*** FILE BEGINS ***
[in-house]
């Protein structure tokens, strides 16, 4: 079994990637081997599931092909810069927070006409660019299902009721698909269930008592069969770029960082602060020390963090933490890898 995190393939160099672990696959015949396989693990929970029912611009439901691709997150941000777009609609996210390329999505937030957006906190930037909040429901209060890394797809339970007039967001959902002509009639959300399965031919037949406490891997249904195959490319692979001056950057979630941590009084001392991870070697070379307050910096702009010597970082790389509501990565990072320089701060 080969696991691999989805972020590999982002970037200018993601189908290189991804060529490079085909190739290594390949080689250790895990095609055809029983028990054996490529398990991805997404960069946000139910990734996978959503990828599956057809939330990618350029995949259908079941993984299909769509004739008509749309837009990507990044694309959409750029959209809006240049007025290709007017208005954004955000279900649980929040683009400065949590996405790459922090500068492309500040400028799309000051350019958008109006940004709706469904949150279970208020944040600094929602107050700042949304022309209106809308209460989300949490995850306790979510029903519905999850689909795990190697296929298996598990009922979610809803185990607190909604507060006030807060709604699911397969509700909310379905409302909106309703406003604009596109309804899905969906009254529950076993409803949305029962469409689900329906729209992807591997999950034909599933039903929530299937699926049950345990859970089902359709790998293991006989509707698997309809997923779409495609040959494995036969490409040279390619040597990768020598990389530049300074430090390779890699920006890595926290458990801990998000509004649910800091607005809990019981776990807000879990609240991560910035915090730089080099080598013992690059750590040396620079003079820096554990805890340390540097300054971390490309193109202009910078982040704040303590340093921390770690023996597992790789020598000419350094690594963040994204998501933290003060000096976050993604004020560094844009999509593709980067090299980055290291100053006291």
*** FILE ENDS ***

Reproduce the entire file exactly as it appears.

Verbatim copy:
[in-house]
């Protein structure tokens, strides 16, 4: 079994990637081997599931092909810069927070006409660019299902009721698909269930008592069969770029960082602060020390963090933490890898 995190393939160099672990696959015949396989693990929970029912611009439901691709997150941000777009609609996210390329999505937030957006906190930037909040429901209060890394797809339970007039967001959902002509009639959300399965031919037949406490891997249904195959490319692979001056950057979630941590009084001392991870070697070379307050910096702009010597970082790389509501990565990072320089701060 080969696991691999989805972020590999982002970037200018993601189908290189991804060529490079085909190739290594390949080689250790895990095609055809029983028990054996490529398990991805997404960069946000139910990734996978959503990828599956057809939330990618350029995949259908079941993984299909769509004739008509749309837009990507990044694309959409750029959209809006240049007025290709007017208005954004955000279900649980929040683009400065949590996405790459922090500068492309500040400028799309000051350019958008109006940004709706469904949150279970208020944040600094929602107050700042949304022309209106809308209460989300949490995850306790979510029903519905999850689909795990190697296929298996598990009922979610809803185990607190909604507060006030807060709604699911397969509700909310379905409302909106309703406003604009596109309804899905969906009254529950076993409803949305029962469409689900329906729209992807591997999950034909599933039903929530299937699926049950345990859970089902359709790998293991006989509707698997309809997923779409495609040959494995036969490409040279390619040597990768020598990389530049300074430090390779890699920006890595926290458990801990998000509004649910800091607005809990019981776990807000879990609240991560910035915090730089080099080598013992690059750590040396620079003079820096554990805890340390540097300054971390490309193109202009910078982040704040303590340093921390770690023996597992790789020598000419350094690594963040994204998501933290003060000096976050993604004020560094844009999509593709980067090299980055290291100053006291």